Poor quality of picture and sound
BLee | 07/08/2004
(2 out of 5 stars)
"I had previously purchased 4 EMI classics DVD's and was satisfied with all. Thus I was very disappointed by the poor sound and picture quality on this DVD and have returned it. The Heifetz Mendelssohn is the worst. The Rubinstein Beethoven is better, but the muted sound of the orchestra in the Beethoven is not good. The Piatigorsky Walton has some bad picture problems near the beginning, but overall the picture is OK (not great, however), while the sound varies. There is no point in buying any of these DVD's just for the sound, in my opinion. If the picture is bad, don't buy. And if the sound is bad, too, then definitely don't buy."
Truly, truly awesome
teva_man | United States | 02/04/2008
(5 out of 5 stars)
"This is one amazing DVD. I loved every minute of it. The only thing I regret is that there wasn't any footage of the short-lived R-H-P trio playing (although the Rubinstein Kultur DVD does...but I think this is the only other one; Rubinstein and Heifetz never saw eye-to-eye and did not speak after about 1955). Heifetz's portion of this DVD is unjustly brief, great though it is. I've heard the Bell Telephone Hour recordings for years and never knew they were filmed (I didn't grow up during that time, so never saw them live either.) Kinda wish the whole Mendelssohn had been included, not just Mvt. 1. The Debussy "Flaxen Hair" is great - I doubt it's been played with orchestra since this recording - but eegads, the flaxen-haired girl shown superimposed is fake-brushing her hair. Weird stuff. But the ensuing Dinicu "Hora Staccato", with Heifetz's impeccable up and down bow staccato, makes up for it. Piatigorsky is at his usual best in the Walton, and this was one of the first performances of it (made like 1 month after the premiere performance.) Like the violin concerto (written for Heifetz), the melodies are sad and beautiful - but the cello concerto has a much more prominent cadenza. Piatigorsky was one of the several best cellists when it came to expression and making the instrument speak to the listener, and Walton undoubtedly knew this when he wrote the concerto. You can tell that the audience was spellbound. Rubinstein was an old man of 80 when he played this live performance of the Beethoven Concerto #4 and the Chopin A-flat major Polonaise, but this is irrelevant. This was surely one of his best concerts. The Beethoven #4 is one of those concertos that, when performed extremely well, just leaves the listener glad that they're alive. Case in point, Rubinstein's performance. And ditto for the Chopin, which was one of his signature pieces. Highly, highly recommended."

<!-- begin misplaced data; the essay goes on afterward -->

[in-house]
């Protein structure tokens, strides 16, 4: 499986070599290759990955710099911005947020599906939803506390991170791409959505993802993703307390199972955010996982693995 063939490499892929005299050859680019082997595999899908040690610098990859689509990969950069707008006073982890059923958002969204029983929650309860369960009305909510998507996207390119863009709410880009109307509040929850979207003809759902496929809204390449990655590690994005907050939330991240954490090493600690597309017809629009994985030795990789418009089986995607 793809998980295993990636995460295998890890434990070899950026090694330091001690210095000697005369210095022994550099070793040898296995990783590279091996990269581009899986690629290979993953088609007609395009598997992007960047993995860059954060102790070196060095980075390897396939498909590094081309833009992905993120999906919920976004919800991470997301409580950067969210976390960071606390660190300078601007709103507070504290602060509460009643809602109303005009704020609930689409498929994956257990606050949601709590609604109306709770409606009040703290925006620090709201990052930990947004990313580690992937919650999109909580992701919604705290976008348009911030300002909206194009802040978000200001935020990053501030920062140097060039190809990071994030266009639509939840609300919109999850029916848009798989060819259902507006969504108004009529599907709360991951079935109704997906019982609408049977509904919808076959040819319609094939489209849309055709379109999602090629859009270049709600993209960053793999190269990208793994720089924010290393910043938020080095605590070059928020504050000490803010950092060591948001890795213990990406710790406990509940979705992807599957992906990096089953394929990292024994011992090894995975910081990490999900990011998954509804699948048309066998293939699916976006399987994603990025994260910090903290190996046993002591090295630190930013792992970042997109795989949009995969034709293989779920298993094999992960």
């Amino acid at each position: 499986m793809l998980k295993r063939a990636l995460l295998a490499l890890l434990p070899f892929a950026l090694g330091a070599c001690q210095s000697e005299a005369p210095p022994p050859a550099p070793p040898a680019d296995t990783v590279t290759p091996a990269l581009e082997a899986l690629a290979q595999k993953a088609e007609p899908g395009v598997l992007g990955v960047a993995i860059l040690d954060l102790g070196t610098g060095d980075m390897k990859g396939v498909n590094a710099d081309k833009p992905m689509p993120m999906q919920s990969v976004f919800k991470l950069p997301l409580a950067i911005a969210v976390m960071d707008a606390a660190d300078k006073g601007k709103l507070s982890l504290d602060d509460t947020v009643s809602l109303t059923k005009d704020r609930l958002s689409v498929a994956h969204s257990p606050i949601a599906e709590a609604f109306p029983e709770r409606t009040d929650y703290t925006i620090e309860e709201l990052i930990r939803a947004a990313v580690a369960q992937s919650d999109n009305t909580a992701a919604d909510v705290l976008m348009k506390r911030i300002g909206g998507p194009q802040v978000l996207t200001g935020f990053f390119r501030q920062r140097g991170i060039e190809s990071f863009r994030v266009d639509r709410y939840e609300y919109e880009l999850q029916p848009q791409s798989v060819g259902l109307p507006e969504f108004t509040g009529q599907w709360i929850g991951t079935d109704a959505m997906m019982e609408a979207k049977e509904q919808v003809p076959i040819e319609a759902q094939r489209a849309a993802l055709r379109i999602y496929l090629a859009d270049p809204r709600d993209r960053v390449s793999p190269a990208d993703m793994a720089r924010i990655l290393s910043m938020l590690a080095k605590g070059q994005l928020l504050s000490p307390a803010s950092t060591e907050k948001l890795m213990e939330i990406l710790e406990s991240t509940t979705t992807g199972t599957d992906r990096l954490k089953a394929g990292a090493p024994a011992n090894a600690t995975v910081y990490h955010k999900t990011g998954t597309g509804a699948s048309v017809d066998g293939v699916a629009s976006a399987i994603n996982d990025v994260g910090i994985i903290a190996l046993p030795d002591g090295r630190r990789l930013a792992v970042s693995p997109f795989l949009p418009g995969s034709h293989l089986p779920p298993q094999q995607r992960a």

A lesson from the old (and dead) masters
A. Yen | MA, USA | 12/03/2006
(5 out of 5 stars)
"These are outstanding performances of classics. I bought this DVD for the Walton concerto, a piece I have played myself and feel deeply about. However, the other performances were an excellent surprise. Piatagorsky interprets the piece commissioned for him with authenticity, passion, and the appropriate grace. Heifetz's Mendelssohn is always a joy to hear.
One must note that these are HISTORICAL performances and should not be judged by their age and picture quality. You are getting performances that may be older than yourself, in my case certainly. (For more of that rant, see my review on the page for Rostropovich's performance of Shostakovich and Prokofiev, also on EMI.) In any case, these are easily ignored by those seeking authentic interpretations and an opportunity for a lesson from masters."